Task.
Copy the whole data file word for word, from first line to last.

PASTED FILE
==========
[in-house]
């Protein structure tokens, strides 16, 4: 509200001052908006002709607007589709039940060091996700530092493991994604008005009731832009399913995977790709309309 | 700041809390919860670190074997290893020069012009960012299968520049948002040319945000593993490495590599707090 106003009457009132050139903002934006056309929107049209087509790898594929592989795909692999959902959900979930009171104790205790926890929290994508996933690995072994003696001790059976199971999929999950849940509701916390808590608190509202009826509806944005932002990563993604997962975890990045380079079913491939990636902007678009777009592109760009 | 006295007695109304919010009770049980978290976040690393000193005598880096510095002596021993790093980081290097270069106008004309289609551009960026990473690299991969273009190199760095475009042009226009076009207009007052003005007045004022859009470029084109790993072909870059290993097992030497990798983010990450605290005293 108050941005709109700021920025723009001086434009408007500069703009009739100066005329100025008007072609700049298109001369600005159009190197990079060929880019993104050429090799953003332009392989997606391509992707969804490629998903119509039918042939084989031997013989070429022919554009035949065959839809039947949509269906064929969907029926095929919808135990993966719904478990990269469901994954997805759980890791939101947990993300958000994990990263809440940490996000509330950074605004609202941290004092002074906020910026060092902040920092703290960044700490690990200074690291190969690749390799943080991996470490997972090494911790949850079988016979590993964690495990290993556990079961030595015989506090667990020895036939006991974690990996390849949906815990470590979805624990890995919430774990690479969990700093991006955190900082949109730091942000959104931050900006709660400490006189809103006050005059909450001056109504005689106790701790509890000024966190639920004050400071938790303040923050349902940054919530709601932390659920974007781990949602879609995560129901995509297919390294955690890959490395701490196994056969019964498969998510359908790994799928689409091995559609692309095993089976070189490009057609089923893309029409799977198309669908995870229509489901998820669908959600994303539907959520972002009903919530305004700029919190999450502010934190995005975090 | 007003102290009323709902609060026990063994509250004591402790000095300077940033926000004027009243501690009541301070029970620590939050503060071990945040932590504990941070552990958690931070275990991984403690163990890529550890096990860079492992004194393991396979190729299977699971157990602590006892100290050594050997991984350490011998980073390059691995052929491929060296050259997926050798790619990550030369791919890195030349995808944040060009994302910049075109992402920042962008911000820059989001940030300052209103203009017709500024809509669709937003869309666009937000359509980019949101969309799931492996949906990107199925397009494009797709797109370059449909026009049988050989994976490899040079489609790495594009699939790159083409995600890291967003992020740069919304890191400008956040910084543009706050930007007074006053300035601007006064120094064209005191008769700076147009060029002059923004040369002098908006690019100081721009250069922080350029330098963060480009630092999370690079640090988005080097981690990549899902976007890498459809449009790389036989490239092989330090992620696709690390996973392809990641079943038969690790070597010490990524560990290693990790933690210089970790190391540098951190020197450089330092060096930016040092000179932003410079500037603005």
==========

[in-house]
């Protein structure tokens, strides 16, 4: 509200001052908006002709607007589709039940060091996700530092493991994604008005009731832009399913995977790709309309 | 700041809390919860670190074997290893020069012009960012299968520049948002040319945000593993490495590599707090 106003009457009132050139903002934006056309929107049209087509790898594929592989795909692999959902959900979930009171104790205790926890929290994508996933690995072994003696001790059976199971999929999950849940509701916390808590608190509202009826509806944005932002990563993604997962975890990045380079079913491939990636902007678009777009592109760009 | 006295007695109304919010009770049980978290976040690393000193005598880096510095002596021993790093980081290097270069106008004309289609551009960026990473690299991969273009190199760095475009042009226009076009207009007052003005007045004022859009470029084109790993072909870059290993097992030497990798983010990450605290005293 108050941005709109700021920025723009001086434009408007500069703009009739100066005329100025008007072609700049298109001369600005159009190197990079060929880019993104050429090799953003332009392989997606391509992707969804490629998903119509039918042939084989031997013989070429022919554009035949065959839809039947949509269906064929969907029926095929919808135990993966719904478990990269469901994954997805759980890791939101947990993300958000994990990263809440940490996000509330950074605004609202941290004092002074906020910026060092902040920092703290960044700490690990200074690291190969690749390799943080991996470490997972090494911790949850079988016979590993964690495990290993556990079961030595015989506090667990020895036939006991974690990996390849949906815990470590979805624990890995919430774990690479969990700093991006955190900082949109730091942000959104931050900006709660400490006189809103006050005059909450001056109504005689106790701790509890000024966190639920004050400071938790303040923050349902940054919530709601932390659920974007781990949602879609995560129901995509297919390294955690890959490395701490196994056969019964498969998510359908790994799928689409091995559609692309095993089976070189490009057609089923893309029409799977198309669908995870229509489901998820669908959600994303539907959520972002009903919530305004700029919190999450502010934190995005975090 | 007003102290009323709902609060026990063994509250004591402790000095300077940033926000004027009243501690009541301070029970620590939050503060071990945040932590504990941070552990958690931070275990991984403690163990890529550890096990860079492992004194393991396979190729299977699971157990602590006892100290050594050997991984350490011998980073390059691995052929491929060296050259997926050798790619990550030369791919890195030349995808944040060009994302910049075109992402920042962008911000820059989001940030300052209103203009017709500024809509669709937003869309666009937000359509980019949101969309799931492996949906990107199925397009494009797709797109370059449909026009049988050989994976490899040079489609790495594009699939790159083409995600890291967003992020740069919304890191400008956040910084543009706050930007007074006053300035601007006064120094064209005191008769700076147009060029002059923004040369002098908006690019100081721009250069922080350029330098963060480009630092999370690079640090988005080097981690990549899902976007890498459809449009790389036989490239092989330090992620696709690390996973392809990641079943038969690790070597010490990524560990290693990790933690210089970790190391540098951190020197450089330092060096930016040092000179932003410079500037603005």